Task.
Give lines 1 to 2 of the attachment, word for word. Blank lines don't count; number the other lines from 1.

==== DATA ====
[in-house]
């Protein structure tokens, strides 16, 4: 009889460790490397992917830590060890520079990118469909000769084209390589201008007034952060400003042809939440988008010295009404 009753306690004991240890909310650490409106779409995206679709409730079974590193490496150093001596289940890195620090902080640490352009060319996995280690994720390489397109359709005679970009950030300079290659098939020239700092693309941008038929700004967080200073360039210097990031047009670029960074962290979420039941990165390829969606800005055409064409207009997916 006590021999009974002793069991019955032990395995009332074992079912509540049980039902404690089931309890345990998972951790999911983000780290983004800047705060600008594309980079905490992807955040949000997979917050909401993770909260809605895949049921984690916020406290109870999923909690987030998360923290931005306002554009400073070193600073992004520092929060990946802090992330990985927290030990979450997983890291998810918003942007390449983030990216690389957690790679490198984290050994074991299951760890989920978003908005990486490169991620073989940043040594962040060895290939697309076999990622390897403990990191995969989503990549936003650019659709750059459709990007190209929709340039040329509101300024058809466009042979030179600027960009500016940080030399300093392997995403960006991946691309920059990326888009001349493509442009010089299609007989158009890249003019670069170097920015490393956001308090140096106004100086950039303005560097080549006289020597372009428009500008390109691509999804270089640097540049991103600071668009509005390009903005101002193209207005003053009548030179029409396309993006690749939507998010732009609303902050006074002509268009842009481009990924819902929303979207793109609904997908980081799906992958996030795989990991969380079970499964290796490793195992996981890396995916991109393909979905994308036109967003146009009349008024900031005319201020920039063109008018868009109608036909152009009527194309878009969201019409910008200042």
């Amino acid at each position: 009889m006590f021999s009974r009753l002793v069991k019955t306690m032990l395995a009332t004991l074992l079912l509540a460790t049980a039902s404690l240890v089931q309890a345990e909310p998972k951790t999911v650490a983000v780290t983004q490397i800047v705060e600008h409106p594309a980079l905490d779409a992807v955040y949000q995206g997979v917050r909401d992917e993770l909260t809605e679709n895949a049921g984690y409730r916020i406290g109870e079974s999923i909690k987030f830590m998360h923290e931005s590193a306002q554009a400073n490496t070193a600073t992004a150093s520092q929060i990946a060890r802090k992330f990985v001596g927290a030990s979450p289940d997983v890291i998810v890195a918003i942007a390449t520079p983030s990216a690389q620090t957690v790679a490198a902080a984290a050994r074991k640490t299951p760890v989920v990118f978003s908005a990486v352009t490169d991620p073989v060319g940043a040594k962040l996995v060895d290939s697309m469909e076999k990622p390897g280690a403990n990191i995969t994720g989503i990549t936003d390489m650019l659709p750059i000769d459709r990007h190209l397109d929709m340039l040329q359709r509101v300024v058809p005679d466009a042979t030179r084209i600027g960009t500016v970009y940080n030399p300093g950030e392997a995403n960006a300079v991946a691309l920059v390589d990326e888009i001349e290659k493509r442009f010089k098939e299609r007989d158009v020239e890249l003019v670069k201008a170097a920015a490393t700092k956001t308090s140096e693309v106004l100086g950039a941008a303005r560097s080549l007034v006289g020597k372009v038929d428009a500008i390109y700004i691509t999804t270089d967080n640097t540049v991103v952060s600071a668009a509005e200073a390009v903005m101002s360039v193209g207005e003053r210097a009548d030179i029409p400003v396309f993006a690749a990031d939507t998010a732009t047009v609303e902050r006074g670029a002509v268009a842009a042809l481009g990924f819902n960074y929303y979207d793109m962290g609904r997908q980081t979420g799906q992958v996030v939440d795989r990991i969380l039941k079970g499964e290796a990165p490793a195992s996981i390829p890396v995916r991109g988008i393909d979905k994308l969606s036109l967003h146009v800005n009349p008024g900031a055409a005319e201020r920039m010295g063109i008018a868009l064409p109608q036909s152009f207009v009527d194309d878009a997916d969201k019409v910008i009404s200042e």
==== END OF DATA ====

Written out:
[in-house]
């Protein structure tokens, strides 16, 4: 009889460790490397992917830590060890520079990118469909000769084209390589201008007034952060400003042809939440988008010295009404 009753306690004991240890909310650490409106779409995206679709409730079974590193490496150093001596289940890195620090902080640490352009060319996995280690994720390489397109359709005679970009950030300079290659098939020239700092693309941008038929700004967080200073360039210097990031047009670029960074962290979420039941990165390829969606800005055409064409207009997916 006590021999009974002793069991019955032990395995009332074992079912509540049980039902404690089931309890345990998972951790999911983000780290983004800047705060600008594309980079905490992807955040949000997979917050909401993770909260809605895949049921984690916020406290109870999923909690987030998360923290931005306002554009400073070193600073992004520092929060990946802090992330990985927290030990979450997983890291998810918003942007390449983030990216690389957690790679490198984290050994074991299951760890989920978003908005990486490169991620073989940043040594962040060895290939697309076999990622390897403990990191995969989503990549936003650019659709750059459709990007190209929709340039040329509101300024058809466009042979030179600027960009500016940080030399300093392997995403960006991946691309920059990326888009001349493509442009010089299609007989158009890249003019670069170097920015490393956001308090140096106004100086950039303005560097080549006289020597372009428009500008390109691509999804270089640097540049991103600071668009509005390009903005101002193209207005003053009548030179029409396309993006690749939507998010732009609303902050006074002509268009842009481009990924819902929303979207793109609904997908980081799906992958996030795989990991969380079970499964290796490793195992996981890396995916991109393909979905994308036109967003146009009349008024900031005319201020920039063109008018868009109608036909152009009527194309878009969201019409910008200042």